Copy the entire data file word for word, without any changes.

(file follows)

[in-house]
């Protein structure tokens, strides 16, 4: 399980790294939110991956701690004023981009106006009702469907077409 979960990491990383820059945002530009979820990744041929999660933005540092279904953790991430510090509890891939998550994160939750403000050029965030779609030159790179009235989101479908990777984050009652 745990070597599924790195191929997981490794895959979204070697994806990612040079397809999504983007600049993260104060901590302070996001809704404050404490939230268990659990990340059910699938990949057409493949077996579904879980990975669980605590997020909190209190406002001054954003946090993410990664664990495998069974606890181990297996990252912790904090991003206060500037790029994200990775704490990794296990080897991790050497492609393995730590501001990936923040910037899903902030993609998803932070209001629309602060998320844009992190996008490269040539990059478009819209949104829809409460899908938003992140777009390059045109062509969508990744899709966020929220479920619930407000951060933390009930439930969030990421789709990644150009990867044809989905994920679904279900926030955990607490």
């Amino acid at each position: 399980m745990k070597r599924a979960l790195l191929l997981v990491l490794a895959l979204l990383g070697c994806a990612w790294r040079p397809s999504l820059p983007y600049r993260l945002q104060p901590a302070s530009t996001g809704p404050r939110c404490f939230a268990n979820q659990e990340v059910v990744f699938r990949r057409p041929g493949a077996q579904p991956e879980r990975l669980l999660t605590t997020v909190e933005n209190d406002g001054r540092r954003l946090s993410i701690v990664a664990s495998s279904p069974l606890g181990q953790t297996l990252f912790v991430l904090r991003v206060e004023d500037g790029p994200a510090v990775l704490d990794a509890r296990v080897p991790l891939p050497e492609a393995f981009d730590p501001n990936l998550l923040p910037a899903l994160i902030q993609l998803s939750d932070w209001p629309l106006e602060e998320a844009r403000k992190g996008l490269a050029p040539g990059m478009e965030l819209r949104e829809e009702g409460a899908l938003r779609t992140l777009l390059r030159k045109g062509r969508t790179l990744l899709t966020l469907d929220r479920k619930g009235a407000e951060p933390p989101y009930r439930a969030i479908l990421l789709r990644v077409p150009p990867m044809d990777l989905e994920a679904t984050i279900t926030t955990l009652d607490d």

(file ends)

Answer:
[in-house]
């Protein structure tokens, strides 16, 4: 399980790294939110991956701690004023981009106006009702469907077409 979960990491990383820059945002530009979820990744041929999660933005540092279904953790991430510090509890891939998550994160939750403000050029965030779609030159790179009235989101479908990777984050009652 745990070597599924790195191929997981490794895959979204070697994806990612040079397809999504983007600049993260104060901590302070996001809704404050404490939230268990659990990340059910699938990949057409493949077996579904879980990975669980605590997020909190209190406002001054954003946090993410990664664990495998069974606890181990297996990252912790904090991003206060500037790029994200990775704490990794296990080897991790050497492609393995730590501001990936923040910037899903902030993609998803932070209001629309602060998320844009992190996008490269040539990059478009819209949104829809409460899908938003992140777009390059045109062509969508990744899709966020929220479920619930407000951060933390009930439930969030990421789709990644150009990867044809989905994920679904279900926030955990607490």
């Amino acid at each position: 399980m745990k070597r599924a979960l790195l191929l997981v990491l490794a895959l979204l990383g070697c994806a990612w790294r040079p397809s999504l820059p983007y600049r993260l945002q104060p901590a302070s530009t996001g809704p404050r939110c404490f939230a268990n979820q659990e990340v059910v990744f699938r990949r057409p041929g493949a077996q579904p991956e879980r990975l669980l999660t605590t997020v909190e933005n209190d406002g001054r540092r954003l946090s993410i701690v990664a664990s495998s279904p069974l606890g181990q953790t297996l990252f912790v991430l904090r991003v206060e004023d500037g790029p994200a510090v990775l704490d990794a509890r296990v080897p991790l891939p050497e492609a393995f981009d730590p501001n990936l998550l923040p910037a899903l994160i902030q993609l998803s939750d932070w209001p629309l106006e602060e998320a844009r403000k992190g996008l490269a050029p040539g990059m478009e965030l819209r949104e829809e009702g409460a899908l938003r779609t992140l777009l390059r030159k045109g062509r969508t790179l990744l899709t966020l469907d929220r479920k619930g009235a407000e951060p933390p989101y009930r439930a969030i479908l990421l789709r990644v077409p150009p990867m044809d990777l989905e994920a679904t984050i279900t926030t955990l009652d607490d």